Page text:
Friday, May 3, 2013

Burn baby burn

Fire in Camp Johnson; photograph courtesy of Peter Hope
Before proctoring my Evolution lab today I caught a whiff of the sweet smoky smell of burning leaves.  If I lived in a California wild-fire zone I might have worried.  Even in Vermont the smell might be cause for concern; we have had 9 days without rain and a pleasant week of sunshine.  The National Weather Service has advised against lighting fires and indeed there was a localized forest fire during the past few days.  My lack of concern is based upon some insider knowledge.  My colleague Peter Hope has been conspiring or should I say collaborating with a consultant, the military, and conservation biologists to burn some patches of sandplain forest for some time now and I knew that today was the big day.

Sandplain forests grew in much of Chittenden County Vermont before the area that is now the Saint Michael's College campus was cleared for farming by European settlers. The sandplains formed when rivers including the Winooski deposited sand and built deltas in Lake Vermont, and then the Champlain Sea.  As glaciers receded they dropped materials to the south forming a terminal morain that functioned like a dam containing the meltwaters from the glaciers forming what geologists call Lake Vermont.  A layer of finely ground 'rock flour' that settled from the melt water can still be found beneath what is now Lake Champlain.  The weight of glacial ice that was literally miles in thickness depressed the earth's crust in Vermont below sea level.  When the glaciers melted back as far as where the Saint Lawrence River mouth is today, sea water flowed in forming the Champlain Sea.  Eventually post-glacial rebound brought the Champlain Valley above sea level and the deltas were lifted above the water level.  Modern-day Lake Champlain is roughly 100 feet above sea level.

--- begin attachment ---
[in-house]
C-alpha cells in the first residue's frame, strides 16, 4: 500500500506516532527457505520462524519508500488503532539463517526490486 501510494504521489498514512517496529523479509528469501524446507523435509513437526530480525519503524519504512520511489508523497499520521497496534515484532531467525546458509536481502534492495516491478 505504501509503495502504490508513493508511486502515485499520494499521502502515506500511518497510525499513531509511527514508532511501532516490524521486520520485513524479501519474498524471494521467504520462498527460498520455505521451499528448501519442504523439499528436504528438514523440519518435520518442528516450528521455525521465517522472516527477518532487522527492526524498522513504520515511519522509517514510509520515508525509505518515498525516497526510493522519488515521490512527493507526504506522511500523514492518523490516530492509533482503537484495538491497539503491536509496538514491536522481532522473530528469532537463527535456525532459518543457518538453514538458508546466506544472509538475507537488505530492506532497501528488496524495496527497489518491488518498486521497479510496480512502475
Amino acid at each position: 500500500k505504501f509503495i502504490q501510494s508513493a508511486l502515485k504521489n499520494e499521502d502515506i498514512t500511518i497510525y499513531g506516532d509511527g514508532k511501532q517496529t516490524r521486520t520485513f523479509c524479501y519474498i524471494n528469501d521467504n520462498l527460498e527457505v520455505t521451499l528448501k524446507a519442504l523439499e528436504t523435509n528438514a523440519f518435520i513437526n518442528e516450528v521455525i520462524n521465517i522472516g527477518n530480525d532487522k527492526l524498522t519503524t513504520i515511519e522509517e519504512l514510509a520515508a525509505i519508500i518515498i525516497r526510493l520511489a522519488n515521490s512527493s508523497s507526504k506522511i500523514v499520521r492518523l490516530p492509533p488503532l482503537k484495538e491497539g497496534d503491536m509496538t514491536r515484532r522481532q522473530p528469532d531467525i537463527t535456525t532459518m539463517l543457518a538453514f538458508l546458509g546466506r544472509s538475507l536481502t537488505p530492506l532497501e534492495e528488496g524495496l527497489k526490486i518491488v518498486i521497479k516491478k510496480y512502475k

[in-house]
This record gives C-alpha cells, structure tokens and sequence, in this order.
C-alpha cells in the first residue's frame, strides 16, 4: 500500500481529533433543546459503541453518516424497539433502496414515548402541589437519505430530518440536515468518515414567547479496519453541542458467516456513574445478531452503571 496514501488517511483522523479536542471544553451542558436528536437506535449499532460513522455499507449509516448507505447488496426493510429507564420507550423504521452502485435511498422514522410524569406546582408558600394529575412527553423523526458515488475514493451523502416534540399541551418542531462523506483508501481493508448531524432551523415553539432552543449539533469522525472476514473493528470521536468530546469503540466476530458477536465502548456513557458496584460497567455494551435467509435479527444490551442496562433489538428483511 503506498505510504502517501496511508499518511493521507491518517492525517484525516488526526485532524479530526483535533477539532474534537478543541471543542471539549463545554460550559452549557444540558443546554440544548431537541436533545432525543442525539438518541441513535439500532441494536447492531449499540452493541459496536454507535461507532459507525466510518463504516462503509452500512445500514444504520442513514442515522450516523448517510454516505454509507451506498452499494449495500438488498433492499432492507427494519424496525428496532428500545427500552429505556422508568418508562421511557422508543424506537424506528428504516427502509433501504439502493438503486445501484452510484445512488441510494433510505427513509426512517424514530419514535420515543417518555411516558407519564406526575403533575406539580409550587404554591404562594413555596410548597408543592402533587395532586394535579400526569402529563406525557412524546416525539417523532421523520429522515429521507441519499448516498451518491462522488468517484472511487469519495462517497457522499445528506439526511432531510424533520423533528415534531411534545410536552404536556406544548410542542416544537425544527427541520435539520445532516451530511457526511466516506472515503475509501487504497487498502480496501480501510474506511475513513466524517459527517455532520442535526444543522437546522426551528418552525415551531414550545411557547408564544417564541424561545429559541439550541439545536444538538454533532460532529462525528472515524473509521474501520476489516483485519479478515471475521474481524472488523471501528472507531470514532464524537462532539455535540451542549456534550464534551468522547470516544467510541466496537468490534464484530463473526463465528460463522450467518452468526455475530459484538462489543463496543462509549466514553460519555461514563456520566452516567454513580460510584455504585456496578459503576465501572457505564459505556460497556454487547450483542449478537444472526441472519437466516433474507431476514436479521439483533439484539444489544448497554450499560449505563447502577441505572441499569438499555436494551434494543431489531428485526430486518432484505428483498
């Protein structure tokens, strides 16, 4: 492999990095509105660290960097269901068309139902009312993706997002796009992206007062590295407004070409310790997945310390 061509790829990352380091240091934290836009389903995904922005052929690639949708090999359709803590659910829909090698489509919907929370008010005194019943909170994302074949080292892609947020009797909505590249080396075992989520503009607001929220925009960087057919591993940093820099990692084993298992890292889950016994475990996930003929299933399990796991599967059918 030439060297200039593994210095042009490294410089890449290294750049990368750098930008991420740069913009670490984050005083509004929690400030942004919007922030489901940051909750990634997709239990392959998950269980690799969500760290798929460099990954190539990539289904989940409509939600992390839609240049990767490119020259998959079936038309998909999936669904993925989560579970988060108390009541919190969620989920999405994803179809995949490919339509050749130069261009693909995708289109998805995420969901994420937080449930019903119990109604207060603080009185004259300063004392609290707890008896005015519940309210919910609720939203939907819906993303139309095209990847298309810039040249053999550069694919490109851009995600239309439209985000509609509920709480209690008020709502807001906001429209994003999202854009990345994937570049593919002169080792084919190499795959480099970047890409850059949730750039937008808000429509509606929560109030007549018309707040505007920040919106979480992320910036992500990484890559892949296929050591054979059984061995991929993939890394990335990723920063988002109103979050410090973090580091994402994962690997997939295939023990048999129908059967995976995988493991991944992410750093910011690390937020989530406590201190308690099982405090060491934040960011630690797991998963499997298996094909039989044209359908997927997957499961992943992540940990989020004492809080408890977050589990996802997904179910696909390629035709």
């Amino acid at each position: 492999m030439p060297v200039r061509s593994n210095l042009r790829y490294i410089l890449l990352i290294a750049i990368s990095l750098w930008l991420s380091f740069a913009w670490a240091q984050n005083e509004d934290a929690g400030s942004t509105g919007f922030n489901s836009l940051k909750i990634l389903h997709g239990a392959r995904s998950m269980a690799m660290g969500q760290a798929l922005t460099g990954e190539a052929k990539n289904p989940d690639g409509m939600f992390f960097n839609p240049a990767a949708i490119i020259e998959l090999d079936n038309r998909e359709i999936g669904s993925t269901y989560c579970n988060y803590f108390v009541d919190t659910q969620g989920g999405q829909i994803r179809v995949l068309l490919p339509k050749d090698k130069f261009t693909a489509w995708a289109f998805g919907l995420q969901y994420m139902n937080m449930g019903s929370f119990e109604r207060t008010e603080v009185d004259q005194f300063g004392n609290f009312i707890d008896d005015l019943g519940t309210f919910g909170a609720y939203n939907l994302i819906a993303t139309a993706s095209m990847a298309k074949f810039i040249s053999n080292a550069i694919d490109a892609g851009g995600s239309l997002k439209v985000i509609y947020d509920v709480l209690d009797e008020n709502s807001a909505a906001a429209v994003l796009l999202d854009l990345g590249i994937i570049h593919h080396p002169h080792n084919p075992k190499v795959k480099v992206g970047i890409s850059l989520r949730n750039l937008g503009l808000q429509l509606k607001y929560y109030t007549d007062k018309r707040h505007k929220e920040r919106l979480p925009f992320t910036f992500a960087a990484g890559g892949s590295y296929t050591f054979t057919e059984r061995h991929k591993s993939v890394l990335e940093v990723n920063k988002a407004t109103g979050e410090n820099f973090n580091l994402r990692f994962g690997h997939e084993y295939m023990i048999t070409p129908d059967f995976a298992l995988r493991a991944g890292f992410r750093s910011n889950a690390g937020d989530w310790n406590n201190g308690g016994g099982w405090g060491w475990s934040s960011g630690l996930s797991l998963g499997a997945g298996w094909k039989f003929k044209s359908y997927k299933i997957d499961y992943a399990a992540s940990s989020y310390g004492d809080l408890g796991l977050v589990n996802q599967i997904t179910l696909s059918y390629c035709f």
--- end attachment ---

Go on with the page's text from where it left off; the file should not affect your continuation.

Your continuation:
Because of the very sandy soil in these old deltas, the forests tend to be adapted to well-drained dry soils and would be expected to periodically burn following lightening strikes.  The pitch pine is a tree species example that is one step beyond fire tolerant and is actually fire dependent.  Pitch pine cones open only after fire and the seed can only grow when the organic matter layer on top of the soil is burned back to bare sand.  In the Gil Brook Natural area where fire is suppressed, we can see that the pitch pines are gradually dying out and being replaced by white pines.  Coincidentally, a patch of Gil Brook accidentally burned this week and it will indeed be interesting to see how this affects the vegetation there.

The planned burn in the sandplain forest in Camp Johnson this week was designed to burn off most of the organic layer and facilitate growth of the natural vegetation including pitch pines.  The 2013 burns are just the latest in a series of burns implemented to preserve the sandplain forest and perpetuate the heath-like vegetation that would have dominated this region before European settlement.

For a number of years, Saint Michael's College students enrolled in General Biology have sampled insects, trees, and plants in both Gil Brook and Camp Johnson.  These efforts were complimented by intensive sampling by students under the direction of Valerie Banschbach and Peter Hope last summer in the areas slated to be burned.  Post burn sampling will happen this summer and the Fall General Biology class will be the first set of students to sample from recently burned forest plots.  It's a lot of fun to work with students on real research questions during the course of regular classes!


  1. That's amazing!
    I came from Minas Gerais, Brazil, which is known for Cerrado - sometimes called the brazilian savanna. We have worked with the fire effects on ants assemblage at Cerrado. Maybe I can participate of the fall samples - or at least see the results! I'm really interested in the temperate biomes patterns!

  2. Hi Ariel, we can certainly find a way to involve you in this work.